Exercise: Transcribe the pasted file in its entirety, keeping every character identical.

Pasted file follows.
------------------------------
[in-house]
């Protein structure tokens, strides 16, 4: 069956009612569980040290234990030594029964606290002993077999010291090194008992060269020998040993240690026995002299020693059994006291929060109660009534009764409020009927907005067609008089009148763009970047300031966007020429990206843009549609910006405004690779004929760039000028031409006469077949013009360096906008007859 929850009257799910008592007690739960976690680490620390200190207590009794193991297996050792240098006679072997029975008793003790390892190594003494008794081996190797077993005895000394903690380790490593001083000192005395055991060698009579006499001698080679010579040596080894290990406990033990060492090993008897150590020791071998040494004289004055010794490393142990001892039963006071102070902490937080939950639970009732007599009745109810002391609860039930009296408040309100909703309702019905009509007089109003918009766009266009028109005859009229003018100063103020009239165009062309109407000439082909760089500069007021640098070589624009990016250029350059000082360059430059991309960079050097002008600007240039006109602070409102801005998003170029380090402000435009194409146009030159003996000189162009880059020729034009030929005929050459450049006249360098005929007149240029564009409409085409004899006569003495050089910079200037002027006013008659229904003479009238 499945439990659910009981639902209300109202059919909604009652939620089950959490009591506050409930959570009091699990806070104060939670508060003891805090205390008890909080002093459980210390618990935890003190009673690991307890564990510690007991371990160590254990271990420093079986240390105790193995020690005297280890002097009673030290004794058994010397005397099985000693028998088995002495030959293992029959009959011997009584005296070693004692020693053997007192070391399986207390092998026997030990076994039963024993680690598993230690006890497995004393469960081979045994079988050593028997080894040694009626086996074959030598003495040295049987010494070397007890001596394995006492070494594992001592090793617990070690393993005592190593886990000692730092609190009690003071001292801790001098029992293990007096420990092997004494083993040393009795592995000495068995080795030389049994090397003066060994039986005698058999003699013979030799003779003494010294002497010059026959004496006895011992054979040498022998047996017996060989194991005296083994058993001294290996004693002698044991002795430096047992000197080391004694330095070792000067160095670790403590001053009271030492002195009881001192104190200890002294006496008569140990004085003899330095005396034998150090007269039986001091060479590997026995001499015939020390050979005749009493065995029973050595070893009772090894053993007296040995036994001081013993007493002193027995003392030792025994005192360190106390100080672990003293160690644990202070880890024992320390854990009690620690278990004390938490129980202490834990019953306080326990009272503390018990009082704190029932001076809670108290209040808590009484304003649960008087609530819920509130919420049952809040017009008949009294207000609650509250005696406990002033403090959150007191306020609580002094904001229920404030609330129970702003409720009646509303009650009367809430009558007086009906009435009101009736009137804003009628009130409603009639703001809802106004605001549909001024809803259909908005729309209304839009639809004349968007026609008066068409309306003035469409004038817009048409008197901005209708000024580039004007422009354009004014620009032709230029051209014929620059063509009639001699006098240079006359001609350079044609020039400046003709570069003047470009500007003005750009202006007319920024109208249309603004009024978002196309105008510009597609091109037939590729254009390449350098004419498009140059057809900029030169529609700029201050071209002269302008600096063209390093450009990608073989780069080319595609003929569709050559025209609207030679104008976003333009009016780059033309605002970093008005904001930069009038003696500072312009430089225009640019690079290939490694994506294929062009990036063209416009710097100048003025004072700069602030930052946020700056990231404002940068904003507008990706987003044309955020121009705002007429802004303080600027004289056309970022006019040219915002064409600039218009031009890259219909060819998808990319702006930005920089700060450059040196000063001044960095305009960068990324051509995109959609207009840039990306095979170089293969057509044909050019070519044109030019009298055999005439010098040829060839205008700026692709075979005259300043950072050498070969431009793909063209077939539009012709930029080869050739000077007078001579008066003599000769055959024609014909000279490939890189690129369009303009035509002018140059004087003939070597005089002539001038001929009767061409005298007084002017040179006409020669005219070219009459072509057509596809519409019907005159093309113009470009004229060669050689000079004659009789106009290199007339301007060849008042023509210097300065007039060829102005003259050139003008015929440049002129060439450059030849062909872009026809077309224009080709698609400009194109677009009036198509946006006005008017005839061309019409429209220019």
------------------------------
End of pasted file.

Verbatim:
[in-house]
């Protein structure tokens, strides 16, 4: 069956009612569980040290234990030594029964606290002993077999010291090194008992060269020998040993240690026995002299020693059994006291929060109660009534009764409020009927907005067609008089009148763009970047300031966007020429990206843009549609910006405004690779004929760039000028031409006469077949013009360096906008007859 929850009257799910008592007690739960976690680490620390200190207590009794193991297996050792240098006679072997029975008793003790390892190594003494008794081996190797077993005895000394903690380790490593001083000192005395055991060698009579006499001698080679010579040596080894290990406990033990060492090993008897150590020791071998040494004289004055010794490393142990001892039963006071102070902490937080939950639970009732007599009745109810002391609860039930009296408040309100909703309702019905009509007089109003918009766009266009028109005859009229003018100063103020009239165009062309109407000439082909760089500069007021640098070589624009990016250029350059000082360059430059991309960079050097002008600007240039006109602070409102801005998003170029380090402000435009194409146009030159003996000189162009880059020729034009030929005929050459450049006249360098005929007149240029564009409409085409004899006569003495050089910079200037002027006013008659229904003479009238 499945439990659910009981639902209300109202059919909604009652939620089950959490009591506050409930959570009091699990806070104060939670508060003891805090205390008890909080002093459980210390618990935890003190009673690991307890564990510690007991371990160590254990271990420093079986240390105790193995020690005297280890002097009673030290004794058994010397005397099985000693028998088995002495030959293992029959009959011997009584005296070693004692020693053997007192070391399986207390092998026997030990076994039963024993680690598993230690006890497995004393469960081979045994079988050593028997080894040694009626086996074959030598003495040295049987010494070397007890001596394995006492070494594992001592090793617990070690393993005592190593886990000692730092609190009690003071001292801790001098029992293990007096420990092997004494083993040393009795592995000495068995080795030389049994090397003066060994039986005698058999003699013979030799003779003494010294002497010059026959004496006895011992054979040498022998047996017996060989194991005296083994058993001294290996004693002698044991002795430096047992000197080391004694330095070792000067160095670790403590001053009271030492002195009881001192104190200890002294006496008569140990004085003899330095005396034998150090007269039986001091060479590997026995001499015939020390050979005749009493065995029973050595070893009772090894053993007296040995036994001081013993007493002193027995003392030792025994005192360190106390100080672990003293160690644990202070880890024992320390854990009690620690278990004390938490129980202490834990019953306080326990009272503390018990009082704190029932001076809670108290209040808590009484304003649960008087609530819920509130919420049952809040017009008949009294207000609650509250005696406990002033403090959150007191306020609580002094904001229920404030609330129970702003409720009646509303009650009367809430009558007086009906009435009101009736009137804003009628009130409603009639703001809802106004605001549909001024809803259909908005729309209304839009639809004349968007026609008066068409309306003035469409004038817009048409008197901005209708000024580039004007422009354009004014620009032709230029051209014929620059063509009639001699006098240079006359001609350079044609020039400046003709570069003047470009500007003005750009202006007319920024109208249309603004009024978002196309105008510009597609091109037939590729254009390449350098004419498009140059057809900029030169529609700029201050071209002269302008600096063209390093450009990608073989780069080319595609003929569709050559025209609207030679104008976003333009009016780059033309605002970093008005904001930069009038003696500072312009430089225009640019690079290939490694994506294929062009990036063209416009710097100048003025004072700069602030930052946020700056990231404002940068904003507008990706987003044309955020121009705002007429802004303080600027004289056309970022006019040219915002064409600039218009031009890259219909060819998808990319702006930005920089700060450059040196000063001044960095305009960068990324051509995109959609207009840039990306095979170089293969057509044909050019070519044109030019009298055999005439010098040829060839205008700026692709075979005259300043950072050498070969431009793909063209077939539009012709930029080869050739000077007078001579008066003599000769055959024609014909000279490939890189690129369009303009035509002018140059004087003939070597005089002539001038001929009767061409005298007084002017040179006409020669005219070219009459072509057509596809519409019907005159093309113009470009004229060669050689000079004659009789106009290199007339301007060849008042023509210097300065007039060829102005003259050139003008015929440049002129060439450059030849062909872009026809077309224009080709698609400009194109677009009036198509946006006005008017005839061309019409429209220019």